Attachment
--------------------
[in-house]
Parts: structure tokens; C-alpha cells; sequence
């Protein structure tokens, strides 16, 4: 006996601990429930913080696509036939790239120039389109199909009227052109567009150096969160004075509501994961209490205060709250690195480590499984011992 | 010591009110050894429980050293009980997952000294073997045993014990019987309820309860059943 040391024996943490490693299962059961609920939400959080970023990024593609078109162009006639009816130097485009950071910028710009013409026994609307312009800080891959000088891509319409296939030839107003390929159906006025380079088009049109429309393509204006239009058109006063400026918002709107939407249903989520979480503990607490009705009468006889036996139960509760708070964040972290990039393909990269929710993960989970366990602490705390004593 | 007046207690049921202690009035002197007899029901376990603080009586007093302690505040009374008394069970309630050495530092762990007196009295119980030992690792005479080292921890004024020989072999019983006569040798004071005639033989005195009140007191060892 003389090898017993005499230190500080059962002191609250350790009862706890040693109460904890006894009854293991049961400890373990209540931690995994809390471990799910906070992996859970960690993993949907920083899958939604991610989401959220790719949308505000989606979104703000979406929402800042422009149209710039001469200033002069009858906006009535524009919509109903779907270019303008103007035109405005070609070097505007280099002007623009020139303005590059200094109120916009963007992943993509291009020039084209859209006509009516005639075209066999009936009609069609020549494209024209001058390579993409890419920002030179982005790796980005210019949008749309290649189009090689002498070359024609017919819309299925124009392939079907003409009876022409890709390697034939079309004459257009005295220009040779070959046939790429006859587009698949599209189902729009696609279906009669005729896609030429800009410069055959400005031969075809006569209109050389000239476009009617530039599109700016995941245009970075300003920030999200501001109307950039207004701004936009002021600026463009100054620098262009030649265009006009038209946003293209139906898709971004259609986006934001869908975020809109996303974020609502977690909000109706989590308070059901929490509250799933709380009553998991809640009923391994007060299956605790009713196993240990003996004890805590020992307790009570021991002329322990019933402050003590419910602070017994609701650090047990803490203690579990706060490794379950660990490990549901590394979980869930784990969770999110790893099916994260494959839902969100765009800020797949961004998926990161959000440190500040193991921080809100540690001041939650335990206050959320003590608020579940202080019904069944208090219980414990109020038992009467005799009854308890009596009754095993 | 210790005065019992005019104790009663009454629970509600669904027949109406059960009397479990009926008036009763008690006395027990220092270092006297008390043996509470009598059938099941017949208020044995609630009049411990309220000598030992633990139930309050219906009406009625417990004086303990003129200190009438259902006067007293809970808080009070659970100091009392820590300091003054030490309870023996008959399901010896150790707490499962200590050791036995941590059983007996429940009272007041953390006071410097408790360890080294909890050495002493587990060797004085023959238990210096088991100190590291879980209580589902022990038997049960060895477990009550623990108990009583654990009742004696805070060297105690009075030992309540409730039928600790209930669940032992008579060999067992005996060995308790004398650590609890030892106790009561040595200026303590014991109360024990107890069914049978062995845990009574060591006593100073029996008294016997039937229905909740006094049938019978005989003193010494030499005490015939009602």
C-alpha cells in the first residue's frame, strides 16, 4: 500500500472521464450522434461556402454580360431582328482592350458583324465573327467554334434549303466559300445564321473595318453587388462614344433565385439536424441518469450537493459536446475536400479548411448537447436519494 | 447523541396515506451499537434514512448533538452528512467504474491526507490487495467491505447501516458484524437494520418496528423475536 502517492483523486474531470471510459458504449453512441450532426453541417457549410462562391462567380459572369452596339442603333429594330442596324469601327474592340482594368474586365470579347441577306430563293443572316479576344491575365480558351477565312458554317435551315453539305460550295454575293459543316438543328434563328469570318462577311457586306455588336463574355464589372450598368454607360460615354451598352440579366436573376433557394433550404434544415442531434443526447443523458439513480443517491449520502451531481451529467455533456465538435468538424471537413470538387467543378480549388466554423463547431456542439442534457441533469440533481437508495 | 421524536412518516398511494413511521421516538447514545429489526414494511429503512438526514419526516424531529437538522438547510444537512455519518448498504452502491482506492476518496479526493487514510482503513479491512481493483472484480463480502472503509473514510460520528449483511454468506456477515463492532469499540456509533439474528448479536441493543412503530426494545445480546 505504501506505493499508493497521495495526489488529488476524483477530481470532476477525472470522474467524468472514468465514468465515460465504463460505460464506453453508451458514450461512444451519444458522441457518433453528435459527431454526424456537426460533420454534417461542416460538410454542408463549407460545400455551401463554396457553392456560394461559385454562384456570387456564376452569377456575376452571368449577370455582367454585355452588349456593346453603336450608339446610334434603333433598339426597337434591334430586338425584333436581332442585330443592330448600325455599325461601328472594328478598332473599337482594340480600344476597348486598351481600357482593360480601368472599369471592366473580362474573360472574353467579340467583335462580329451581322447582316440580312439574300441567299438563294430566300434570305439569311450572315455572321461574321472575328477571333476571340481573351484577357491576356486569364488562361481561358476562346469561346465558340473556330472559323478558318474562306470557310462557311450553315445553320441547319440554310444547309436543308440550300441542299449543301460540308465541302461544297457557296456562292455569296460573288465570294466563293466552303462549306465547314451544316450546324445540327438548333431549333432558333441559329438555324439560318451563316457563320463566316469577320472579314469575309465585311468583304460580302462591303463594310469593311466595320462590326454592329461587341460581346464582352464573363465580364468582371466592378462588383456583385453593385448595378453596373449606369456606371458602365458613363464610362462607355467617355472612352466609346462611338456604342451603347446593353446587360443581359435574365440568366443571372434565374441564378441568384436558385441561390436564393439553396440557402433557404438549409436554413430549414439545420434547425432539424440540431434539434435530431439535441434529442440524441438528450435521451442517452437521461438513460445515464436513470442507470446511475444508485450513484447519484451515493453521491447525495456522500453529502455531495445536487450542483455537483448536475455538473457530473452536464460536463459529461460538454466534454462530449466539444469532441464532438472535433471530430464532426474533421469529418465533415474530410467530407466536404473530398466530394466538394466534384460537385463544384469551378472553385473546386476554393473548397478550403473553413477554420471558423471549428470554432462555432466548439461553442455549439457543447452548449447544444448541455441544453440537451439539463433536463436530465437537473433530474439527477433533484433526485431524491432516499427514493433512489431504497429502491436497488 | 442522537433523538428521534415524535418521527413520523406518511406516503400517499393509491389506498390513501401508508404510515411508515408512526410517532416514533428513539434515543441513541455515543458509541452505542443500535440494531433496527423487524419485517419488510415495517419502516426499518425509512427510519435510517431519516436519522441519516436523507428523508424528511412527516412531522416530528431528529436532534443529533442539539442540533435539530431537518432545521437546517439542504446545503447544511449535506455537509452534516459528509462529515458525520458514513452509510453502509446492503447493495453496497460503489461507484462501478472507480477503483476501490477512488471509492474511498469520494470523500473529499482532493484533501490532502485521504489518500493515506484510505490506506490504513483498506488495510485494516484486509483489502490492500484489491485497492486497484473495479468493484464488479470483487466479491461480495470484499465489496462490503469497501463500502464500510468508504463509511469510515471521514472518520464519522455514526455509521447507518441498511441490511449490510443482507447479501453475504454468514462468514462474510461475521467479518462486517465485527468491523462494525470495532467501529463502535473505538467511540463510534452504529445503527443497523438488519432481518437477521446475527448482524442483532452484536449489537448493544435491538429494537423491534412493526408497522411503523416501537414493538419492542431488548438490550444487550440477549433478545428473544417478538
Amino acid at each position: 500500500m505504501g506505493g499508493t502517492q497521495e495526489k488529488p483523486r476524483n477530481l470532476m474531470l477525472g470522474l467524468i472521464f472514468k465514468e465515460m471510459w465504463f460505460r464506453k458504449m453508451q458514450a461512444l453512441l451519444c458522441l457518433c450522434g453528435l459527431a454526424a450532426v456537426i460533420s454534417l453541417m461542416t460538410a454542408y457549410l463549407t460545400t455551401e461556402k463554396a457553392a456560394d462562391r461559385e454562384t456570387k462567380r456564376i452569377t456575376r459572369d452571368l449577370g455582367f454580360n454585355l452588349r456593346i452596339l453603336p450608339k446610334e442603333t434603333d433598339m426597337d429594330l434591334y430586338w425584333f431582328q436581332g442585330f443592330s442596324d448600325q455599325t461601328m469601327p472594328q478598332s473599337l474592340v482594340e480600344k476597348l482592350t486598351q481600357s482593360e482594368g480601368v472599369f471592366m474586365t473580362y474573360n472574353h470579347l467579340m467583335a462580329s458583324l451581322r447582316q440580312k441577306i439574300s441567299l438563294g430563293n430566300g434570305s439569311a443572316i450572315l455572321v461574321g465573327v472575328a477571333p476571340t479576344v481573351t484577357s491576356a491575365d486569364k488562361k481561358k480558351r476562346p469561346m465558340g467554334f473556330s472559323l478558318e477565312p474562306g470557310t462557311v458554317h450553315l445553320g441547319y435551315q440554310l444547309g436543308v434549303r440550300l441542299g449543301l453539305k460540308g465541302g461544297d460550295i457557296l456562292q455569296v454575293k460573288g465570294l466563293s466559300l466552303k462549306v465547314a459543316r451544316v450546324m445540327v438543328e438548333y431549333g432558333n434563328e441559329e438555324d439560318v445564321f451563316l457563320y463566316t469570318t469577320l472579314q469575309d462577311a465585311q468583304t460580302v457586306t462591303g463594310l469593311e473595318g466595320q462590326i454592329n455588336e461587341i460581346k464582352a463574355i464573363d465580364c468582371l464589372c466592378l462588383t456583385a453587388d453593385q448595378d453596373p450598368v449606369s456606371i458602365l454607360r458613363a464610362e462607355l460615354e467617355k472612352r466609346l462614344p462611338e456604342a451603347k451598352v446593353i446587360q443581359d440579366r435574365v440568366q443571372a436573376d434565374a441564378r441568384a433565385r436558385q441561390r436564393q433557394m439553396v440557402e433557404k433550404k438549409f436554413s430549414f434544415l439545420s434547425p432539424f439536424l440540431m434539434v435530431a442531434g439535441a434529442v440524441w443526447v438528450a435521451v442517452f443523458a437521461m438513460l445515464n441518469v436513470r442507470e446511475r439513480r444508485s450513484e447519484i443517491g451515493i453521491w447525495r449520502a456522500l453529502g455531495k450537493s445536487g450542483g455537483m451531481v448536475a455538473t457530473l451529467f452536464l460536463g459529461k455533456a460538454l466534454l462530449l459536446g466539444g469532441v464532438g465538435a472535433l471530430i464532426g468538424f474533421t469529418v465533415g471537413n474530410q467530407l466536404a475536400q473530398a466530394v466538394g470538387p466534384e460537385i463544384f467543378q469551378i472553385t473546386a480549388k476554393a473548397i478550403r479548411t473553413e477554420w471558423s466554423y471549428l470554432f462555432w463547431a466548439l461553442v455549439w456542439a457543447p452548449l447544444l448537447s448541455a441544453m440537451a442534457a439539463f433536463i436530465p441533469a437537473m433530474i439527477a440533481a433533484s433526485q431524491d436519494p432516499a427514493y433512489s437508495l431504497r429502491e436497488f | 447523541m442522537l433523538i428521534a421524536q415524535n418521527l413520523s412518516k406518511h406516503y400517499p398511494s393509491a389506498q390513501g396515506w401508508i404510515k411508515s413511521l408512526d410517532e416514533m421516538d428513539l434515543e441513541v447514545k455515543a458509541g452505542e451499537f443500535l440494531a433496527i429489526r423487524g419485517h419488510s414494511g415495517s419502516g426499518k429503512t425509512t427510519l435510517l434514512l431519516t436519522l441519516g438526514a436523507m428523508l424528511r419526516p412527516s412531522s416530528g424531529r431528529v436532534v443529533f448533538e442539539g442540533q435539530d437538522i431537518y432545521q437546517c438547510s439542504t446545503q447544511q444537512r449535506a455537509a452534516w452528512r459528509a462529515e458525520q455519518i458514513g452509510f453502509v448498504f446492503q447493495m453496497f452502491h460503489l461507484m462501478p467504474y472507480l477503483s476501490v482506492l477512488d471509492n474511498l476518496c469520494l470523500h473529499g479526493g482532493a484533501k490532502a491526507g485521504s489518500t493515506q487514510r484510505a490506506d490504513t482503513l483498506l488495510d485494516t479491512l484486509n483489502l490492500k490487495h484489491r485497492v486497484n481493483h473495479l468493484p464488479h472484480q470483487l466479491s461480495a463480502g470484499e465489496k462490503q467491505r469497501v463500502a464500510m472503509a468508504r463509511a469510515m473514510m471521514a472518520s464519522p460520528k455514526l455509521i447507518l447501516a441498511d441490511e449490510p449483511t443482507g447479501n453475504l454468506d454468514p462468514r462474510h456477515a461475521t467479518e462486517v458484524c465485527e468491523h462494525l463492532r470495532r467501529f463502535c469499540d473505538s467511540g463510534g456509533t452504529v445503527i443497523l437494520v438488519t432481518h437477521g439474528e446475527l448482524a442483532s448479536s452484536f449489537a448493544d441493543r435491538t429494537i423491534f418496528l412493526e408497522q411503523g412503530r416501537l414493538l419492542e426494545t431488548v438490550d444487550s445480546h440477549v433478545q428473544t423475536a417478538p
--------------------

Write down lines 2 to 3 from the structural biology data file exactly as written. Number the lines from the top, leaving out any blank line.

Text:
Parts: structure tokens; C-alpha cells; sequence
């Protein structure tokens, strides 16, 4: 006996601990429930913080696509036939790239120039389109199909009227052109567009150096969160004075509501994961209490205060709250690195480590499984011992 | 010591009110050894429980050293009980997952000294073997045993014990019987309820309860059943 040391024996943490490693299962059961609920939400959080970023990024593609078109162009006639009816130097485009950071910028710009013409026994609307312009800080891959000088891509319409296939030839107003390929159906006025380079088009049109429309393509204006239009058109006063400026918002709107939407249903989520979480503990607490009705009468006889036996139960509760708070964040972290990039393909990269929710993960989970366990602490705390004593 | 007046207690049921202690009035002197007899029901376990603080009586007093302690505040009374008394069970309630050495530092762990007196009295119980030992690792005479080292921890004024020989072999019983006569040798004071005639033989005195009140007191060892 003389090898017993005499230190500080059962002191609250350790009862706890040693109460904890006894009854293991049961400890373990209540931690995994809390471990799910906070992996859970960690993993949907920083899958939604991610989401959220790719949308505000989606979104703000979406929402800042422009149209710039001469200033002069009858906006009535524009919509109903779907270019303008103007035109405005070609070097505007280099002007623009020139303005590059200094109120916009963007992943993509291009020039084209859209006509009516005639075209066999009936009609069609020549494209024209001058390579993409890419920002030179982005790796980005210019949008749309290649189009090689002498070359024609017919819309299925124009392939079907003409009876022409890709390697034939079309004459257009005295220009040779070959046939790429006859587009698949599209189902729009696609279906009669005729896609030429800009410069055959400005031969075809006569209109050389000239476009009617530039599109700016995941245009970075300003920030999200501001109307950039207004701004936009002021600026463009100054620098262009030649265009006009038209946003293209139906898709971004259609986006934001869908975020809109996303974020609502977690909000109706989590308070059901929490509250799933709380009553998991809640009923391994007060299956605790009713196993240990003996004890805590020992307790009570021991002329322990019933402050003590419910602070017994609701650090047990803490203690579990706060490794379950660990490990549901590394979980869930784990969770999110790893099916994260494959839902969100765009800020797949961004998926990161959000440190500040193991921080809100540690001041939650335990206050959320003590608020579940202080019904069944208090219980414990109020038992009467005799009854308890009596009754095993 | 210790005065019992005019104790009663009454629970509600669904027949109406059960009397479990009926008036009763008690006395027990220092270092006297008390043996509470009598059938099941017949208020044995609630009049411990309220000598030992633990139930309050219906009406009625417990004086303990003129200190009438259902006067007293809970808080009070659970100091009392820590300091003054030490309870023996008959399901010896150790707490499962200590050791036995941590059983007996429940009272007041953390006071410097408790360890080294909890050495002493587990060797004085023959238990210096088991100190590291879980209580589902022990038997049960060895477990009550623990108990009583654990009742004696805070060297105690009075030992309540409730039928600790209930669940032992008579060999067992005996060995308790004398650590609890030892106790009561040595200026303590014991109360024990107890069914049978062995845990009574060591006593100073029996008294016997039937229905909740006094049938019978005989003193010494030499005490015939009602």